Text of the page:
Brazil Feeling Consequences of China’s Economic Cooling Down

    Made in Brazil

    Made in Brazil Latin America’s largest economy, Brazil, is feeling the consequences of China’s moves to rein in an overheated economy and global fears of asset bubbles in attractive fast developing economies. The strongest warning came this week from the Organization for Economic Cooperation and Development, OECD.

    “There’s… a danger of asset bubbles in places like Brazil or places like India and we should be careful about that – that is a real threat,” OECD chief, Angel Gurria, told CNBC television last Thursday.

    His words came as investors appeared to also start to realize the risk, pulling more than US$ 500 million out of the São Paulo stock market in January. The Bovespa index slumped 4.7% over the month, a significant turnaround for a market that had been strongly rising on the recovery in the global economic downturn.

    The real, Brazil’s currency also showed its vulnerability having reached its lowest point against the US dollar since September 2, 2009, after a nine-day losing streak that has reduced its value to 1.885 Real to the greenback. The decline undercut some of the gains made last year, when the real rose a stunning 33% against the dollar.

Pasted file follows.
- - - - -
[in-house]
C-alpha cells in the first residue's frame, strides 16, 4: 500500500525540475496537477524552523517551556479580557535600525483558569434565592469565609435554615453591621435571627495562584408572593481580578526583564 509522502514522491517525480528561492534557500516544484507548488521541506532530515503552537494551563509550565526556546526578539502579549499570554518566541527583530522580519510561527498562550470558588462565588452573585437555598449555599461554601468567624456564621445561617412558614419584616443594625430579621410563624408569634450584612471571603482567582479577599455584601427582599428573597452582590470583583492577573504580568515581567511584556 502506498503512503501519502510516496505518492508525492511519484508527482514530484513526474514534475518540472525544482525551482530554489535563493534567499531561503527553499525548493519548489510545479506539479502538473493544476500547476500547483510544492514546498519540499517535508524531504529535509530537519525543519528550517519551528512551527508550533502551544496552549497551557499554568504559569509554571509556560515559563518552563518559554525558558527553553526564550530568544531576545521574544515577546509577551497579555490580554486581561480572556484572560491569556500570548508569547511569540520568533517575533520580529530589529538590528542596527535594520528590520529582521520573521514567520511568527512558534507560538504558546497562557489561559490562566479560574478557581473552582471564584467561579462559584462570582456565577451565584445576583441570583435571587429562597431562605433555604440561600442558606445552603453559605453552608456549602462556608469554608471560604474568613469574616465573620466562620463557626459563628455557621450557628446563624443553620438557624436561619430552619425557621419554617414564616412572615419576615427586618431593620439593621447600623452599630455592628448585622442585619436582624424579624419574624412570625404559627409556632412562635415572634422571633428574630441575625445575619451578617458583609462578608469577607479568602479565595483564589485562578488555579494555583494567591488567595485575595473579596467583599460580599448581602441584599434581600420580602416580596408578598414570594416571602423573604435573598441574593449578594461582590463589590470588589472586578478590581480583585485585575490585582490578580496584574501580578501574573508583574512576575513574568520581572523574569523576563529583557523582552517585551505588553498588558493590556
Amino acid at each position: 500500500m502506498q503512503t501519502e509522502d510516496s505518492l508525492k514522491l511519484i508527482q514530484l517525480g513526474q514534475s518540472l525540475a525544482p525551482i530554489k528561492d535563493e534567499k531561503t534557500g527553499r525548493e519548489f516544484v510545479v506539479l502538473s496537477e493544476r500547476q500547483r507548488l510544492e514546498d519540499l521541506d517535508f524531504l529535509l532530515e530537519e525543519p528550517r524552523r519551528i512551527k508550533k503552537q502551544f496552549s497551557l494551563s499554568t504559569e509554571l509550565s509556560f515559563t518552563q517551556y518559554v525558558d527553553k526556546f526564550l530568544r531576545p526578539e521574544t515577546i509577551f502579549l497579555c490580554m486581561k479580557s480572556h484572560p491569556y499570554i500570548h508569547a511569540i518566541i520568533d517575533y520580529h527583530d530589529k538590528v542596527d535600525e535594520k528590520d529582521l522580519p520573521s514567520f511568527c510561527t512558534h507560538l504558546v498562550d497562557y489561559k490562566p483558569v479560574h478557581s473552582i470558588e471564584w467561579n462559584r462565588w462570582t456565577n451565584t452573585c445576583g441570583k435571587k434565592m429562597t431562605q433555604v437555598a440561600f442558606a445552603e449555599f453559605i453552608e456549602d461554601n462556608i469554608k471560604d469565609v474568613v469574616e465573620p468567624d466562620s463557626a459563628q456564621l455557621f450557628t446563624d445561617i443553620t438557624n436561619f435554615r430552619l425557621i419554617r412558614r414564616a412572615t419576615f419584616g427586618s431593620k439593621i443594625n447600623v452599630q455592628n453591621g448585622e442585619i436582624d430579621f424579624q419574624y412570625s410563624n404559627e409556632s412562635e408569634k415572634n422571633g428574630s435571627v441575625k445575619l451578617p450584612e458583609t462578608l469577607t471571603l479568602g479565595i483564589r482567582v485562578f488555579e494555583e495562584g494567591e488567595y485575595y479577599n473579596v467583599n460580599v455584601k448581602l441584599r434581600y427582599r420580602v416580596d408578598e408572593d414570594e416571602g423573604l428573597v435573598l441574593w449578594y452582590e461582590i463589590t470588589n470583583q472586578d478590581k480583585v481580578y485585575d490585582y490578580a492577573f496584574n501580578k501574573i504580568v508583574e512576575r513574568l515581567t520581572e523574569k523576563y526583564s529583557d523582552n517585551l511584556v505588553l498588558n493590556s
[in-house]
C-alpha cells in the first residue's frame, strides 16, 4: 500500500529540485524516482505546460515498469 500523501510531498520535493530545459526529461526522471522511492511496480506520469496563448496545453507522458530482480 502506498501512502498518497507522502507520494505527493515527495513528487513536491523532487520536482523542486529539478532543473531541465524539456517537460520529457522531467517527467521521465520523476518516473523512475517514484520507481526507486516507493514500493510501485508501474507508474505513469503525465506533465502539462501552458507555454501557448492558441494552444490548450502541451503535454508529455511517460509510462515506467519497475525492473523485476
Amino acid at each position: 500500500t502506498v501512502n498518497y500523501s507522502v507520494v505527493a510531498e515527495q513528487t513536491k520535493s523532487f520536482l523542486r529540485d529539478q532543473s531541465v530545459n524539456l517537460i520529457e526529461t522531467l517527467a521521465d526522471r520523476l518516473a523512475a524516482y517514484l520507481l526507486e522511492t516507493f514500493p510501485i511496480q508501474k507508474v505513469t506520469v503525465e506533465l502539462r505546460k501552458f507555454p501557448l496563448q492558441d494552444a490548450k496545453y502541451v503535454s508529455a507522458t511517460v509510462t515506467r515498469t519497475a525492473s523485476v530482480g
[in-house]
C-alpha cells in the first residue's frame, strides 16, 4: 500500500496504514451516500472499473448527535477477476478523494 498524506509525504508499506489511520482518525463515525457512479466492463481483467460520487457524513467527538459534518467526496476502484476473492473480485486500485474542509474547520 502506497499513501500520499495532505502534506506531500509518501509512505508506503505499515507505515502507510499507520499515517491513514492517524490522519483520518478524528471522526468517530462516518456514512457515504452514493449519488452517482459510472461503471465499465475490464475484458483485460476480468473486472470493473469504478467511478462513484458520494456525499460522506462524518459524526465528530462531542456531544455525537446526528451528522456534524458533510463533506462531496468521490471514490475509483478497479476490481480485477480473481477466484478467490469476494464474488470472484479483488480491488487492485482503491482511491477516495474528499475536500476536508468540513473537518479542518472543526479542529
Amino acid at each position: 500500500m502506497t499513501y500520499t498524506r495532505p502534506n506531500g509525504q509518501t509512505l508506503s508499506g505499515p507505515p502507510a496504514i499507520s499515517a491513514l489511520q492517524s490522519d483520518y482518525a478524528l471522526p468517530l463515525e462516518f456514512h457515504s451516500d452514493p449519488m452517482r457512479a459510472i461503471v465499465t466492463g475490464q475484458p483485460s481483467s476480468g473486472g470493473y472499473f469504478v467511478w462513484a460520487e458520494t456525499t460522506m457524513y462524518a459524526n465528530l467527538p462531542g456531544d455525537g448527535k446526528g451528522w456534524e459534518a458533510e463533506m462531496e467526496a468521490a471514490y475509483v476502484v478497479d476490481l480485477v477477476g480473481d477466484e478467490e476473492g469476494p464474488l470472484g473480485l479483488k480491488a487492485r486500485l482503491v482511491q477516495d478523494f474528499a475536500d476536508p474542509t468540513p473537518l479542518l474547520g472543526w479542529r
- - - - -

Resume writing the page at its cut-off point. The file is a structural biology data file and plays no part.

However Brazilian officials are unconcerned at the sudden reverse arguing that a dearer US dollar helps competition and promote the country’s exports.

    “We’re not worried with this because we have big (dollar) reserves,” Finance minister, Guido Mantega, said Friday. “With a devaluation of the real, exports become more competitive.”

    In the recent Davos Economic Forum Mantega went as far as to announce that the Brazilian economy was sufficiently robust as to begin withdrawing stimuli measures.

    “The Brazilian economy has sustainable growth and inflation risks are limited”, said Mantega. The Brazilian government is also forecasting economic growth of 5.2% this year after effectively zero percent growth last year, with consumers and exports driving renewed expansion.

    But some of the tensions seen in Brazil’s investment climate can be tracked to China, its biggest trading partner (42 billion US dollars last year), which has tightened monetary policy in an attempt to cool the economy and prevent property and stock market bubbles from exploding. Beijing also announced the restructuring of those industries which have excess capacity such as iron and steel.

    If such a scenario were to prosper it would impact Brazil’s exports, particularly its metals and agricultural products and at global level commodities’ prices.

    However 2010 is a special year for Brazil since next October the successor of eight years of popular President Lula da Silva will be elected, and the country is preparing to host the World Cup in 2014 and the Olympic Games in 2016.
     
    Mercopress

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